• The best board members ask high-quality questions rather than mandating solutions.
  • Founders and operators need to believe in a path forward to execute with conviction.
  • Good board members help founders see around corners and reach conclusions through dialogue.
  • High-quality questions can lead to more momentum than prescribed solutions.

"I've found that the best board members just very simply ask the best questions." "It fundamentally boils down to just ask really high quality questions."

Joe Thomas believes that the most impactful board members are those who engage in dialogue with founders by asking insightful questions, allowing founders to develop conviction in their path forward, rather than dictating solutions.

Discerning Investor Advice

  • Good investors present their advice as a data point, acknowledging they don't have full context.
  • Investor advice is one of many data points in decision-making.
  • Founders should trust their intuition after considering all data, including investor opinions.

"Really good investors also caveat. Any suggestions that they provide with this is just a data point." "Your investor's perspective is an important data point, but fundamentally, you're never going to have perfect information to make a perfect decision."

Joe Thomas discusses the importance of considering investor advice as just one of many data points. He emphasizes the need for founders to trust their own intuition and make decisions based on the totality of information available, recognizing that no decision can be made with perfect information.

Fundraising Process and Efficiency

  • The fundraising process has traditionally been highly inefficient and mistrust laden.
  • Covid-19 forced a rapid change in how fundraising is conducted, with more firms willing to invest without in-person meetings.
  • Video conferencing and asynchronous tools like Loom have made fundraising more efficient.
  • Joe Thomas saved time by using Loom to share a pitch with potential investors, which was well-received and streamlined the process.

"The fundraise industry was very quickly and radically forced to change their operating procedures because some firms were willing to take that leap to make the investment during early Covid without meeting in person, and they won deals as a result." "I probably saved myself about 10 hours during this fundraise process because I had pre recorded a ten minute loom walking through the deck."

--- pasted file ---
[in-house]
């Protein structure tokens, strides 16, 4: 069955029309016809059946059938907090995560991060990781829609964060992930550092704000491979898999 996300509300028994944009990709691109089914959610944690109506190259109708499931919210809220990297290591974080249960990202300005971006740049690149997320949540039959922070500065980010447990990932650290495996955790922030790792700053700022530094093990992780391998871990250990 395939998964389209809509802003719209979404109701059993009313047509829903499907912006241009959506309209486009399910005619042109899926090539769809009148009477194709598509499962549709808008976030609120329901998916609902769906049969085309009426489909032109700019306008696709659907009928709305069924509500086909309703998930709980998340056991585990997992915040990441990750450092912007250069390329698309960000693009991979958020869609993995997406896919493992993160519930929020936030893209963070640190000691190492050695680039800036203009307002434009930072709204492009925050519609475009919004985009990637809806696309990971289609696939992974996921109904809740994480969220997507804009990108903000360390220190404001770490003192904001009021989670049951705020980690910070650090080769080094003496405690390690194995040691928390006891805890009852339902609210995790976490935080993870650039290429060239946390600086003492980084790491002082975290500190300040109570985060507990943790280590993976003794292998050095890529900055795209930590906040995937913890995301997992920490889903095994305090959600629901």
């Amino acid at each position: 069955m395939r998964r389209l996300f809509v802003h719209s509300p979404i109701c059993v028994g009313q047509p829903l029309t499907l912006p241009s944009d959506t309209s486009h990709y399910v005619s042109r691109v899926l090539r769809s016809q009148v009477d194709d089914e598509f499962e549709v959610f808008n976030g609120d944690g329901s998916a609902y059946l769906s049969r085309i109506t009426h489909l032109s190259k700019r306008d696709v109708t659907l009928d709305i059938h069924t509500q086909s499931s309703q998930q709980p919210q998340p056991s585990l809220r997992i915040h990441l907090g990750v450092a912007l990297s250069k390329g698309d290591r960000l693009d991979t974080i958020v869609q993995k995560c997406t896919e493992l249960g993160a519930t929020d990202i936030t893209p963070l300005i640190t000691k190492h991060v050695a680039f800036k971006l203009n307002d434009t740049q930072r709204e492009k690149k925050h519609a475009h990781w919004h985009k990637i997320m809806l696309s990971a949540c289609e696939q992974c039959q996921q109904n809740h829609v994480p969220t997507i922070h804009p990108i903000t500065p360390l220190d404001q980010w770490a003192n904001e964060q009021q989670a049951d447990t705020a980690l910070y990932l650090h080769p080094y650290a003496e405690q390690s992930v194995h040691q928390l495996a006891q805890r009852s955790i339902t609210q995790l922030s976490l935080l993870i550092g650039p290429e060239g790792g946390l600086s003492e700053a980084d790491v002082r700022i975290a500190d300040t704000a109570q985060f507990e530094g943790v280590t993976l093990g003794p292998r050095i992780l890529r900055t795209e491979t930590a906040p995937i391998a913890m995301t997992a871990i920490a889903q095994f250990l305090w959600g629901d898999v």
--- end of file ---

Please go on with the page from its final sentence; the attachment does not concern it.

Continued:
Joe Thomas reflects on the inefficiencies of the traditional fundraising process and how the pandemic accelerated the adoption of video conferencing and asynchronous communication tools, leading to more efficient fundraising practices.

The Role of Video Conferencing in Trust Building

  • Video conferencing is powerful for getting to know someone if structured properly.
  • Joe Thomas had a positive experience with CO2's onboarding process, which included deep and meaningful questions.
  • Even without meeting in person, video conferencing can facilitate intimate knowledge of others.

"It's a great question. And I do believe that video is specifically like video conferencing is an incredibly powerful way to get to know somebody if you are structured with your time together."

Joe Thomas expresses his belief in the effectiveness of video conferencing for building trust and getting to know investors, as long as the time spent is structured and meaningful.

Building Trust Remotely

  • Conviction from investors can be established without in-person meetings.
  • Zero Nine Capital demonstrated trust in Loom through a remote conversation and a term sheet was offered after a 145-minute discussion.
  • Remote communication tools like Loom can facilitate the building of meaningful partnerships.